Location Data: The Story Our Devices Communicate
The notion that our digital devices communicate our location is concerning for many people, and understandably so. The truth is, our day to day activities are monitored closer than ever before. Location-based data provides detailed insights into a person’s life, habits and interests. Imagine your location is logged every time you pick up your phone to check an email, tweet, “check-in” to a location on Facebook, snap a photo for Instagram, purchase from Amazon, request a ride from Uber, or look up the nearest coffee shop – the list goes on. This isn’t hypothetical, these actions can immediately log your location, often to multiple places by multiple sources for the purpose of understanding and influencing your digital behavior.
At Roloff Digital Forensics, we target and utilize this data to assist attorneys in the representation of their client. We might demonstrate or debunk a location-based alibi by verifying the specific geographical location artifacts while factoring in the places they come from and the overlap of additional technologies such as the surrounding cellular towers or terrain, that can add uncertainty (or the opposite) to the accuracy of the available data.
Depending on a person’s digital footprint, location-based data can be voluminous and stems from many places:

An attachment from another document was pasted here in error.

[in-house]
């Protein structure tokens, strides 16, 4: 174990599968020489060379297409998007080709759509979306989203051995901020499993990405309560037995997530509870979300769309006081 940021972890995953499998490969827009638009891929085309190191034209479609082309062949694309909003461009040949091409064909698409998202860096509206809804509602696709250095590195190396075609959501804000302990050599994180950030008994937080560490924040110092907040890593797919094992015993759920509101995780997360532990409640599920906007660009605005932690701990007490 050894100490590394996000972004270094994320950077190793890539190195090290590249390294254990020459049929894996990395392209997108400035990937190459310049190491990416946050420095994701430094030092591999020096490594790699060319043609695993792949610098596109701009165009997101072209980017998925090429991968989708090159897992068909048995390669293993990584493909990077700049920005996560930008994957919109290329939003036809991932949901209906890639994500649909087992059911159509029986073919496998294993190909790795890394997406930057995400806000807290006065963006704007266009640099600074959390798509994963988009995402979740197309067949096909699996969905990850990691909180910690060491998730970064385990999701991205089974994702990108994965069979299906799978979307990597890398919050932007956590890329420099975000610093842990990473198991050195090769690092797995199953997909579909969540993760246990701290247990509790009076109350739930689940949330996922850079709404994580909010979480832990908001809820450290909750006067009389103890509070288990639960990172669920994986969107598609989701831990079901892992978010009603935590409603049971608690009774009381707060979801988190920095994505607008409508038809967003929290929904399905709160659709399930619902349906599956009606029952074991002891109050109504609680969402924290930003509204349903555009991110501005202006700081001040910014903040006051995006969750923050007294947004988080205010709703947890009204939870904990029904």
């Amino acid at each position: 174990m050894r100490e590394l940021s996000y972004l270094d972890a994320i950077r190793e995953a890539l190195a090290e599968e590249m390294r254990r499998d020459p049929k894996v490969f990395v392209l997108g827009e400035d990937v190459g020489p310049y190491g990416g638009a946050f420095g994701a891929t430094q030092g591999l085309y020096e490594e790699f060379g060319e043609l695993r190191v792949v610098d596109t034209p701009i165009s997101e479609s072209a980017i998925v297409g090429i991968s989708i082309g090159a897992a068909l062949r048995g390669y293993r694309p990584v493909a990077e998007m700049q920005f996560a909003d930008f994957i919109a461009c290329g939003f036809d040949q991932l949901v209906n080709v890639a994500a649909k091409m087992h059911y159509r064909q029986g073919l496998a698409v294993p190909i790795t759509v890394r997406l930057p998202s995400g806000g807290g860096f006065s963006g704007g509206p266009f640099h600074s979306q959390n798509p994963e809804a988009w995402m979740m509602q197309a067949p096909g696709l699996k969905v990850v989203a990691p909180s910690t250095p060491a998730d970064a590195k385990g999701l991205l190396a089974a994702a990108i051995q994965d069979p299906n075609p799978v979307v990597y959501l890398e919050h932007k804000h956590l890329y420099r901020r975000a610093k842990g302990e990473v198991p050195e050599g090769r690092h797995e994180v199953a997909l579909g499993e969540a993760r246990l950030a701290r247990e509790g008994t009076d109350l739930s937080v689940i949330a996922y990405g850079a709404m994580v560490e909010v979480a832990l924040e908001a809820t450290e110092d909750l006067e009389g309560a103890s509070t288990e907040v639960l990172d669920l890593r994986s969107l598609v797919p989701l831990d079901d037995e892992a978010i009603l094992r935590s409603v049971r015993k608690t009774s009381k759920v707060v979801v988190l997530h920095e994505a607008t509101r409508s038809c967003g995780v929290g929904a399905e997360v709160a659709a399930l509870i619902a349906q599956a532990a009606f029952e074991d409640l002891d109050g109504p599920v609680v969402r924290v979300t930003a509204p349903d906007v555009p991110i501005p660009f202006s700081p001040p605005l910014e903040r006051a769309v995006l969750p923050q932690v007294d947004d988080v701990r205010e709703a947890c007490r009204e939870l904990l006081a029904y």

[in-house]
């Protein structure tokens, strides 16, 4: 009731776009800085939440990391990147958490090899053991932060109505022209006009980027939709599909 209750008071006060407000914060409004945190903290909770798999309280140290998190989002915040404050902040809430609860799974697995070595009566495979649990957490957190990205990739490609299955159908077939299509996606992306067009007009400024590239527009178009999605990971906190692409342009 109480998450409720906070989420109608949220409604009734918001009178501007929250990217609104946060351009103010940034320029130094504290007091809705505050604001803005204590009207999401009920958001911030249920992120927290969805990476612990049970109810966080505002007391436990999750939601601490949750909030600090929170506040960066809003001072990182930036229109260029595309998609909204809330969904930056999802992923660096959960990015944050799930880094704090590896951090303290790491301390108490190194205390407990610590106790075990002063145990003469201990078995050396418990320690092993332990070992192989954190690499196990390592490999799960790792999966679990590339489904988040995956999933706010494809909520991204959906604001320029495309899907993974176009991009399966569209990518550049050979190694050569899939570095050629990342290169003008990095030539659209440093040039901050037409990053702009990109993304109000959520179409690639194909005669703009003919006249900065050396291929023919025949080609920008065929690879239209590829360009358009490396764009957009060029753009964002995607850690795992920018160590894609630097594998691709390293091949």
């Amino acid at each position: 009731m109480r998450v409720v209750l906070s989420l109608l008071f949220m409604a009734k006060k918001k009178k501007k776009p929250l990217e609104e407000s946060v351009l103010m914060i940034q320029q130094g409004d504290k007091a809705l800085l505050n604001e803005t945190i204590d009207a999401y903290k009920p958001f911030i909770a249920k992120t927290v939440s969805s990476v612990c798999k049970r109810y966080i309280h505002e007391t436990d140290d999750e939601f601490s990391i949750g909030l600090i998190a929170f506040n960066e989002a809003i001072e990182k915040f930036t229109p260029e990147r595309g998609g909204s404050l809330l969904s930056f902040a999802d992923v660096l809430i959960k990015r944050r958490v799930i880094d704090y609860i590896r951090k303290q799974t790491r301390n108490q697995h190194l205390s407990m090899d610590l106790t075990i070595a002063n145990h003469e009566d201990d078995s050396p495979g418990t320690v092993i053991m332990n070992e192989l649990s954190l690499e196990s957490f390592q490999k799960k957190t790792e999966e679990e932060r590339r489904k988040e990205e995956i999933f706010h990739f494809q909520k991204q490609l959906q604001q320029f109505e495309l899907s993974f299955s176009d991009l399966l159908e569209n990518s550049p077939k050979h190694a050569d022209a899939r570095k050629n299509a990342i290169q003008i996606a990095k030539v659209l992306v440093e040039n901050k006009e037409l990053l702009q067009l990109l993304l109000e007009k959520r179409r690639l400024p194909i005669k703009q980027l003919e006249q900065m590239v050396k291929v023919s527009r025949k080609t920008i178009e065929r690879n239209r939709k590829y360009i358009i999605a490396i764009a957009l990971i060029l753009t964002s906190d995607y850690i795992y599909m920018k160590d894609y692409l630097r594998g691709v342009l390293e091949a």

- Personal digital devices: phones, tablets, computers, etc.
- Images and videos you create, installed applications, wireless access points, global positioning system (GPS), wireless and cellular networks, etc.
- The service providers electronic devices interact with: AT&T, T-Mobile, Verizon, Comcast, etc.
- Call/text records (CDRs) with accompanying site location, historical precision location data/nelos reports, etc.
- The applications and services utilized on the device: Facebook, Kik, Google applications, Apple applications, third-party applications of many varieties and sorts that you’ve installed and given permission to access your “location data”, etc.
- Much of this information isn’t easily visible to the user. But it can be found by forensically analyzing the digital devices, issuing subpoenas, court orders, reviewing locations/applications on digital devices, and with certain service providers; by accessing your account and locating the data that has been logged about your locations.
Location-based data can seem daunting and intrusive, but if found, collected, and analyzed correctly, it could contain the missing piece in your litigation.